Home / Opinion / Mount Everest: Trail of destruction

Mount Everest: Trail of destruction

Those chasing the mountaineer's dream often cause irreparable damage to the ecosystem along the trail
In this May 22, 2019, photo, a long queue of mountaineers line a path on Mount Everest
In this May 22, 2019, photo, a long queue of mountaineers line a path on Mount Everest

The Telegraph   |   Published 30.05.19, 10:42 AM

Sir — More than 4,400 people have reportedly climbed the Mount Everest since Tenzing Norgay and Edmund Hillary scaled the peak in 1953. Some 200 people have tried to conquer the Everest so far this year. But those chasing the Everest dream often cause irreparable damage to the ecosystem along the trail. Food containers and other material used by climbers are littered all over the place. Carving out rocks from the facade of the peak as souvenirs of the climb and the constant pressure of human traffic can also harm the highest peak.

Sanjit Ghatak,
South 24 Parganas


Slow fire

Sir — Flouting fire safety norms seems to have become the norm. This is evident from the devastating fire that broke out at a coaching centre in Surat, leading to the death of over 20 students (“Students die in Surat fire”, May 25). Although there have been countless such mishaps across the country, few lessons have been learnt from them. What is worse, in the latest incident, not only did the fire brigade arrive late, it was also ill-equipped to deal with the fire, lacking safety net and long ladders to reach the third and fourth floors from where several students jumped to save their lives. If it had been better prepared, the lives of several students might have been saved.

In order to avert such tragedies, state governments should conduct frequent and regular fire-safety audits of all public places like coaching centres, shopping malls, restaurants and so on. It is good that the chief minister of Gujarat, Vijay Rupani, has ordered such an audit. All those found guilty, including those who have already been arrested, should be given exemplary punishment.

Ramesh G. Jethwani,

Sir — It is difficult to fathom the inhuman behaviour of people who were recording videos instead of lending a helping hand while several teenagers were jumping from the third and fourth floors of Takshashila Complex to save their lives from a raging fire. The fire in Surat — the second such accident in seven months — proves the hollowness of the Gujarat model of development.

Unfortunately, India has a history of devastating fires. One of the reasons behind this is the cavalier disregard for fire-safety rules. It is well known that there exists in most places a nexus of fire department officers, policemen and municipality members who take bribes to certify buildings that do not adhere to regulations as safe.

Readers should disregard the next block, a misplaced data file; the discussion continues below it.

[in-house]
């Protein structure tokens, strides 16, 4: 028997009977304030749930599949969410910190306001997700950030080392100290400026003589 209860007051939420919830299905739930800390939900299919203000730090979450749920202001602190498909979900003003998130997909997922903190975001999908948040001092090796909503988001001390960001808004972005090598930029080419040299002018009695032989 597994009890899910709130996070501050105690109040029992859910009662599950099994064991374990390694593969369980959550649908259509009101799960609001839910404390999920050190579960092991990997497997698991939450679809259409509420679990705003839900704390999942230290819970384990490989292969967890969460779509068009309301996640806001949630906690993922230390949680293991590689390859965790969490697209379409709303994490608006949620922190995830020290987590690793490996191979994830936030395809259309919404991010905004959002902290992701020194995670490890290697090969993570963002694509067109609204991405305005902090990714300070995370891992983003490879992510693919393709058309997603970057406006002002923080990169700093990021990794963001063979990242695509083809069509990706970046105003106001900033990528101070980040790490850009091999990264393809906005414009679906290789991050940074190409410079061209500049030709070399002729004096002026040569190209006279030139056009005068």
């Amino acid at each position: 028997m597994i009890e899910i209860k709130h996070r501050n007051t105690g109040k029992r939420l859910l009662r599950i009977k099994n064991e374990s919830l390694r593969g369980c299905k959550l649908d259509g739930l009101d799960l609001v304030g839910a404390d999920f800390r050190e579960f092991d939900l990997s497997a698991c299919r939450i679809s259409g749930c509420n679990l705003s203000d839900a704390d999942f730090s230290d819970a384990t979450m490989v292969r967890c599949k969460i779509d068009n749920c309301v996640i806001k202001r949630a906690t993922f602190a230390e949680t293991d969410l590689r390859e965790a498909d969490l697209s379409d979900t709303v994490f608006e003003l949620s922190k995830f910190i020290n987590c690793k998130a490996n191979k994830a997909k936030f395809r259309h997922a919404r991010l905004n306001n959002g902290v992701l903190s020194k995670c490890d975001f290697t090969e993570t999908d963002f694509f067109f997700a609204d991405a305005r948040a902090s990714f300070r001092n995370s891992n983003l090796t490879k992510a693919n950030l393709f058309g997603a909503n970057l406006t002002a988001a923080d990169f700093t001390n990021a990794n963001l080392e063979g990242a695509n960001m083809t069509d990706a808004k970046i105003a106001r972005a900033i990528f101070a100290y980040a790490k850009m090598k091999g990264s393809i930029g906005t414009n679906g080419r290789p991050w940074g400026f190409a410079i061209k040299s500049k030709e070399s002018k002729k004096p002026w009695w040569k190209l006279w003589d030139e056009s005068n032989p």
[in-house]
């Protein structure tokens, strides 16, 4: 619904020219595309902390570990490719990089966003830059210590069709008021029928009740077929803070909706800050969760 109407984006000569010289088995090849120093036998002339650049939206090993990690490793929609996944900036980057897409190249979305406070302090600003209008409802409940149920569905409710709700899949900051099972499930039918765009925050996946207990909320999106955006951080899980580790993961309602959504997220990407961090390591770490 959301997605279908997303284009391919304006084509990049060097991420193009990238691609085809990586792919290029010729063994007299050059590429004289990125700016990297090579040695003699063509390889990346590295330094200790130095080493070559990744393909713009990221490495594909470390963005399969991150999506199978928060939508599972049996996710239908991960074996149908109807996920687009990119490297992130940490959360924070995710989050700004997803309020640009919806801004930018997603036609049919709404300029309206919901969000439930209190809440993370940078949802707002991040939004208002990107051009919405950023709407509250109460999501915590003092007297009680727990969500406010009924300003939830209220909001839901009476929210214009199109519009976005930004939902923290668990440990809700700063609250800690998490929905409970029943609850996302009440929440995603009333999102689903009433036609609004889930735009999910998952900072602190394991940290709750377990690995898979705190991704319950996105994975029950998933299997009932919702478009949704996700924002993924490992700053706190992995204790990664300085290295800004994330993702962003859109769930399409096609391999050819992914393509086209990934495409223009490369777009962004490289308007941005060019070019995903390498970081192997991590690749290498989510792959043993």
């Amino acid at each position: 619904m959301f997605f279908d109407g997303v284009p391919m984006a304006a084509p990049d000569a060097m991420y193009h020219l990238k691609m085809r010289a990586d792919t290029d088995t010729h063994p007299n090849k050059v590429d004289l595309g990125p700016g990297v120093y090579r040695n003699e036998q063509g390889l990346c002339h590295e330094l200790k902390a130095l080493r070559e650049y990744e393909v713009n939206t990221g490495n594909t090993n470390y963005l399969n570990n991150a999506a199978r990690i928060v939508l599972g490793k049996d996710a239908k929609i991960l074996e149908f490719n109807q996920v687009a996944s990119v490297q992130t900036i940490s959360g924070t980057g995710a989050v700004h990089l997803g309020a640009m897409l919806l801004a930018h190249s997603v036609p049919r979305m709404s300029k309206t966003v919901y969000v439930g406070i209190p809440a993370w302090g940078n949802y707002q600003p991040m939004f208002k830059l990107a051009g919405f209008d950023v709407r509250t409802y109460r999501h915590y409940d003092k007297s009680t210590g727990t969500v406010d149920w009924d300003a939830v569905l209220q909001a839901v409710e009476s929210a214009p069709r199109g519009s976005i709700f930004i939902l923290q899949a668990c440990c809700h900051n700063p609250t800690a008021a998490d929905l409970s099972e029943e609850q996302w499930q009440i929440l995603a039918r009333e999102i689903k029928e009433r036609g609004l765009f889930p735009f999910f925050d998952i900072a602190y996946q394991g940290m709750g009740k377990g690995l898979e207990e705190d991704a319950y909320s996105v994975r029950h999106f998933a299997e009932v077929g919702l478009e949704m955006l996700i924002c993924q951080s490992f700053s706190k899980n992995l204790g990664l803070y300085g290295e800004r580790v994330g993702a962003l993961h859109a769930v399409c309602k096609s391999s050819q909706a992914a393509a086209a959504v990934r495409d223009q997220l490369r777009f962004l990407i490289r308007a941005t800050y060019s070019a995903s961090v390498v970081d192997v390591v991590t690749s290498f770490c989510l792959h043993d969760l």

It is shocking that Vijay Rupani has declared a compensation of four lakh rupees to the families of the children who died in the incident. Is that enough? Can any compensation be enough? Strictest possible action should be taken not only against the owner of the building but also against those officials who failed to carry out their responsibility. I hope for the speedy recovery of the injured, and offer my condolences to the families of the victims.

Bidyut Kumar Chatterjee,

Same old dangers

Sir — Three people in Madhya Pradesh were attacked by suspected cow vigilantes for allegedly carrying beef (“Beef victims, attackers held”, May 26). Evidently, cow vigilantes have started flexing their muscles once again. Since possession, transportation and sale of beef is illegal in Madhya Pradesh, those suspected of carrying beef could have been handed over to the police. Who gave the vigilantes the authority to take the law into their own hands? Moreover, how can someone be compelled to say “Jai Shri Ram”? Is there some new rule in New India which states that those who wish to stay in this apparently secular nation have to chant the name of Lord Ram?

The last five years witnessed scores of physical assaults and lynchings in the name of the cow. The least that a government on which people have reposed their faith can ensure is that no one is murdered or assaulted by vigilantes. The latter should be taken to task and given the most severe punishment.

Kajal Chatterjee,

Sir — After being elected for a second term, Narendra Modi claimed that he and his party are working to create an inclusive India. But does the assault on three Muslims in Madhya Pradesh on the suspicion of carrying beef come across as a sign of inclusiveness? Moreover, why is there a law which makes selling of beef illegal? If the aim is to protect the animal, then should it not also apply to, say, goats? A democratic country cannot have laws that forbid people from eating according to their wishes.

Saikat Sinha,

Copyright © 2020 The Telegraph. All rights reserved.